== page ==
A prominent food historian and cultural expert has weighed in on a controversial claim that Swedish meatballs originated in Turkey.
Swedish food and culture expert Richard Tellström has slammed a claim that Swedish meatballs originated in Turkey, following a tweet saying so from the Scandinavian country's national account last week.
The tweet from Sweden.se sparked a frenzy when it claimed the origins of the meatball could be traced back to the 18th century when King Charles XII brought the recipe back from Turkey.
Swedes were quick to defend the popular cuisine.
But Mr Tellström, who teaches at Stockholm University, claimed there was no evidence to suggest the meatball had originated in Turkey.
"It's a sort of fake news definitely. You make something up for a political or a commercial purpose, and you spread the news without doing proper research," he said, according to The Swedish Local.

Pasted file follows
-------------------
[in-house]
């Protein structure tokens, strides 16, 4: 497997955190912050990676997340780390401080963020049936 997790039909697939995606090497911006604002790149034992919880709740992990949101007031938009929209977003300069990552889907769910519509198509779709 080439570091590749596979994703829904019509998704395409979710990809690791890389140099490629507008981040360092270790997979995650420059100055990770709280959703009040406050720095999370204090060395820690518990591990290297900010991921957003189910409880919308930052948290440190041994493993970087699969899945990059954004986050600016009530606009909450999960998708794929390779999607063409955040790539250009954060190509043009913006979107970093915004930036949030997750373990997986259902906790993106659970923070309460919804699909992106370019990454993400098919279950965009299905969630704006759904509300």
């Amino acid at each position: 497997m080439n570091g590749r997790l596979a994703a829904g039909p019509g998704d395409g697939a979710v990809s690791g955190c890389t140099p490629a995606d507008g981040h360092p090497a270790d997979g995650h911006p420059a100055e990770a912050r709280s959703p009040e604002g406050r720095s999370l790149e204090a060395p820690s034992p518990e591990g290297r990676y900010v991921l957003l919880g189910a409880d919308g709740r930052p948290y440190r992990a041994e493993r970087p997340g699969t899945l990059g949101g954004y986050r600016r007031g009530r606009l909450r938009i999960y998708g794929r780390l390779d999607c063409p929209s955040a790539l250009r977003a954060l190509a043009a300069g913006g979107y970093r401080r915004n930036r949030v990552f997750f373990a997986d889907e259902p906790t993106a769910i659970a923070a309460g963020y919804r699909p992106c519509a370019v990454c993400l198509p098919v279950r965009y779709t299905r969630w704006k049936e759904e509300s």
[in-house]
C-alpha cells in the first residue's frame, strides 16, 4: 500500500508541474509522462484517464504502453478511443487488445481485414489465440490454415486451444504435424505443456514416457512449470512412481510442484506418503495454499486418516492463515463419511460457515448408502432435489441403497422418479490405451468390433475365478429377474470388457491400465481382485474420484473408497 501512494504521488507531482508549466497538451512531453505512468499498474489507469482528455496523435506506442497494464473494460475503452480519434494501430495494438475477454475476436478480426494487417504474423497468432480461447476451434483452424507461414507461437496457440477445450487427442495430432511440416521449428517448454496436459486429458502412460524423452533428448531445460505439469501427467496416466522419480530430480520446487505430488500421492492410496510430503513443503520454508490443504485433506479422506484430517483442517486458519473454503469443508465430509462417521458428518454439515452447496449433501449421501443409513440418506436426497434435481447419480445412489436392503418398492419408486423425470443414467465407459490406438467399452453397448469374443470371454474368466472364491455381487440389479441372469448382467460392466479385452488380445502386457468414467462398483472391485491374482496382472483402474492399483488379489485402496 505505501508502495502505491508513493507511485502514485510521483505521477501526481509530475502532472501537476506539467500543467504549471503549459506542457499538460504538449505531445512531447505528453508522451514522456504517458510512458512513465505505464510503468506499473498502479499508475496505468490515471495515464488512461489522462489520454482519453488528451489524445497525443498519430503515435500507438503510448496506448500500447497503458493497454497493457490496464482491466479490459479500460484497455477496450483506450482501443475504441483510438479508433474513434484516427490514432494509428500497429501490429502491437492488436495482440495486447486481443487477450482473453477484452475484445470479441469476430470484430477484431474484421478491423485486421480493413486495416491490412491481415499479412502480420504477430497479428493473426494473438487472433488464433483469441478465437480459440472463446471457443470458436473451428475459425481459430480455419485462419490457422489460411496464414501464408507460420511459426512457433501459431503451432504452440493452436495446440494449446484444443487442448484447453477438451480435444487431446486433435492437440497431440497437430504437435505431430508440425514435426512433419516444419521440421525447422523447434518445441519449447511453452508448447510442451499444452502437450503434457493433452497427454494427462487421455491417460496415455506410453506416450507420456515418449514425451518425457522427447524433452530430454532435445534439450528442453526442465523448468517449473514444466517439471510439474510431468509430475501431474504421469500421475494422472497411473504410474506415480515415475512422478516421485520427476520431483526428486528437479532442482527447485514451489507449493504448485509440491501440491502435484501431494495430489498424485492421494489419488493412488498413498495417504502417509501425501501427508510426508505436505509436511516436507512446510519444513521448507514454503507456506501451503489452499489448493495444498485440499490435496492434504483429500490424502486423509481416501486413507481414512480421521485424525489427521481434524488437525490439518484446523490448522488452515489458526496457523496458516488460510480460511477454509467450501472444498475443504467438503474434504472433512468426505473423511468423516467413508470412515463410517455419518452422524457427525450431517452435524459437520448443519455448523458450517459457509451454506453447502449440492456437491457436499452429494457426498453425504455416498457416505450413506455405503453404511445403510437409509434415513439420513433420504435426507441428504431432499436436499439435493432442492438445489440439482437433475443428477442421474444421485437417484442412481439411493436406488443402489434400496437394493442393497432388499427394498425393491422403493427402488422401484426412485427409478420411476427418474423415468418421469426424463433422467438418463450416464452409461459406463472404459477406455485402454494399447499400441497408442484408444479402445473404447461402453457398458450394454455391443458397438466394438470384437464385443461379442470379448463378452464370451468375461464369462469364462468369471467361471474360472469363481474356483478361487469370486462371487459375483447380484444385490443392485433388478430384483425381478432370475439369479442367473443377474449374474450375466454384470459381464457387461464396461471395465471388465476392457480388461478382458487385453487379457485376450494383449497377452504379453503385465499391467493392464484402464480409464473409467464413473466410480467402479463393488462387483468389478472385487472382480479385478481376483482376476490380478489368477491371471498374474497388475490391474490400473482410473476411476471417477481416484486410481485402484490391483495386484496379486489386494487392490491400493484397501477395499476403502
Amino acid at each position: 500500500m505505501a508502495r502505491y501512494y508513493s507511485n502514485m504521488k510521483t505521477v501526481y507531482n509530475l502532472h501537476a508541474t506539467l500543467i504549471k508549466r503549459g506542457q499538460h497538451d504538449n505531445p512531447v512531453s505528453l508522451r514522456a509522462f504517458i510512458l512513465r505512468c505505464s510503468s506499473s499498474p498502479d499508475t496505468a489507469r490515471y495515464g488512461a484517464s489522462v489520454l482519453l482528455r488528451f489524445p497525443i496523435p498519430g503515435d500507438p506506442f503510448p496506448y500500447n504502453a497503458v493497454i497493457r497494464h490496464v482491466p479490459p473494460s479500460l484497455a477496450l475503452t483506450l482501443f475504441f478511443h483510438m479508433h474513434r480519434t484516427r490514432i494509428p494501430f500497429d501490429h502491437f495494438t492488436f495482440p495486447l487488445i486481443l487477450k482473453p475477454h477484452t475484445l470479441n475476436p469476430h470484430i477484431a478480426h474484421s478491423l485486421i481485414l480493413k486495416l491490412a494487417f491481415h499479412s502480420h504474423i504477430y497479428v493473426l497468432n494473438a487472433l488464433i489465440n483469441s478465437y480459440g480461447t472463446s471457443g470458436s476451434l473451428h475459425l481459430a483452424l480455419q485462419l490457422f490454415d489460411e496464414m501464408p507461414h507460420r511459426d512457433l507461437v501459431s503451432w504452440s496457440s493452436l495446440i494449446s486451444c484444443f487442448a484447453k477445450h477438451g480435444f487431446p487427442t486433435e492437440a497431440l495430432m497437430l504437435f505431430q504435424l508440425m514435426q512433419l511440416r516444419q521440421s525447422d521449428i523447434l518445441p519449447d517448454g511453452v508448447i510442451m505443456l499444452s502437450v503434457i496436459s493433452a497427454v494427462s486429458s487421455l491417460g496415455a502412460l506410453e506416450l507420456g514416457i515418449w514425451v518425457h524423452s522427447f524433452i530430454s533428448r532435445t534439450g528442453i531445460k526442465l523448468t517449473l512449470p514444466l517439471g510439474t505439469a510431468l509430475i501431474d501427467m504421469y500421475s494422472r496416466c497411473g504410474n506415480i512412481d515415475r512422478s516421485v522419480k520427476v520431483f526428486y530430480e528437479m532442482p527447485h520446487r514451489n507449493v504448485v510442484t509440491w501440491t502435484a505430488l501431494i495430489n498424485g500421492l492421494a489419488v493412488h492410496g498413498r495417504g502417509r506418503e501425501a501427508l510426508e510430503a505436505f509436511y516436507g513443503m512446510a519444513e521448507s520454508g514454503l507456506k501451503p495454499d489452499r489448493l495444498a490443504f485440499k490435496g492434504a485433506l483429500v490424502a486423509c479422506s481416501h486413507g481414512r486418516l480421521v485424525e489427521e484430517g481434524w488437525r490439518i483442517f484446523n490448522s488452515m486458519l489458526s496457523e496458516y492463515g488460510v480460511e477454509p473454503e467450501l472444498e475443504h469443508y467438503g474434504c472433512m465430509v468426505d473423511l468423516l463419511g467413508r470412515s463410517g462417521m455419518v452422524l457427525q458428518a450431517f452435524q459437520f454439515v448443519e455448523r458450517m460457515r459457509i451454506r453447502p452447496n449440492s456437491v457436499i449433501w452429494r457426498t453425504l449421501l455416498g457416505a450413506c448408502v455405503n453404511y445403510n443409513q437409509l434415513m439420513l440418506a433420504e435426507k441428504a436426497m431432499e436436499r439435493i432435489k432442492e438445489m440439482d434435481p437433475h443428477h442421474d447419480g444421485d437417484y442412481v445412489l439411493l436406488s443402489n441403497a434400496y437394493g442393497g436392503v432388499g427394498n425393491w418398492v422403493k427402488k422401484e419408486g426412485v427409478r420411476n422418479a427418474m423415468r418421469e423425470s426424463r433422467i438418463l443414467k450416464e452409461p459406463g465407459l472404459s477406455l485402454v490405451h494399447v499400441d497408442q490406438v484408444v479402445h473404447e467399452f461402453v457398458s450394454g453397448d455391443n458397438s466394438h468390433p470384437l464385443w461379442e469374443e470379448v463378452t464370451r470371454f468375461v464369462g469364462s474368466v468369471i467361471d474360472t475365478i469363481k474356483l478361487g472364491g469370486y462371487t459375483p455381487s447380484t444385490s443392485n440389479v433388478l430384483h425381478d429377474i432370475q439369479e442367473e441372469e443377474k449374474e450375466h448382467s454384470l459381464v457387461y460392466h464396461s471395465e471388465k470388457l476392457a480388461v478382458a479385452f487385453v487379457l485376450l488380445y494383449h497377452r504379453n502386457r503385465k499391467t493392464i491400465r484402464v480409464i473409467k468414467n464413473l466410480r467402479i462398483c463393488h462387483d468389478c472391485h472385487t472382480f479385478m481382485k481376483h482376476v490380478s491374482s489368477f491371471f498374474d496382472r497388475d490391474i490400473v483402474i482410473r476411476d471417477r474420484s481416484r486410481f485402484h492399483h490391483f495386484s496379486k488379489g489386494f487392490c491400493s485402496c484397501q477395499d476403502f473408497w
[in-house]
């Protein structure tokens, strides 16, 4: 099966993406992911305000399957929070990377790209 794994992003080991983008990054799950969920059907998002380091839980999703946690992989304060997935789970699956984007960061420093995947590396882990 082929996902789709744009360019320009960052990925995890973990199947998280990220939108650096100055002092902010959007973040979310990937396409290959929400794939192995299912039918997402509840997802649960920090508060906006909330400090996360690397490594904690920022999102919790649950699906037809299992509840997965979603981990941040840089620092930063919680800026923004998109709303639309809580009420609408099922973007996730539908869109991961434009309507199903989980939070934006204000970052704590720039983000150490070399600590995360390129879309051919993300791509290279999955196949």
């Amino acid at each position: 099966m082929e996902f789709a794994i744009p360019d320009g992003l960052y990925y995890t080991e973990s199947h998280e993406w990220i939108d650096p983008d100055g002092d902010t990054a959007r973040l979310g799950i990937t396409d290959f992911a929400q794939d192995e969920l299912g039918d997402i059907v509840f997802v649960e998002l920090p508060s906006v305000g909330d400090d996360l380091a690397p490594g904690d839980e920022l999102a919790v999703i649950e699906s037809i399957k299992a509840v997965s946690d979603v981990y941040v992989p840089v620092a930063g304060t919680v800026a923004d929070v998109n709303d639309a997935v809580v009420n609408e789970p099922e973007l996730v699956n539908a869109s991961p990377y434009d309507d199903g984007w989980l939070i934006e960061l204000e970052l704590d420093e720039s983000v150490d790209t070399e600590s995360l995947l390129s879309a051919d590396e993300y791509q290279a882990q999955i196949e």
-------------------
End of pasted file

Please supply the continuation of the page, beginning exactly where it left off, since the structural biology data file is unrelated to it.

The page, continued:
"It's more likely, considering the linguistic source, that meatballs are French or Italian.
"Meatballs is historically a very expensive dish, because you have to have fresh meat. We are talking about the top levels of society."
Following the episode, the Sweden.se account posted another tweet, saying researchers should have delved deeper into the "culinary history" before the original post.
"Swedish food has been influenced by many foreign cultures. The same can be said about nearly all food cultures. That’s what we wanted to emphasise with our tweet. Having said that, we should have looked deeper into the origins and history of Swedish meatballs before tweeting," the tweet read.
The account backtracked on its initial claim, admitting while it had "little doubt about its [meatballs] origins last week", there are countless versions of the meatball across the world and that culinary history is complex.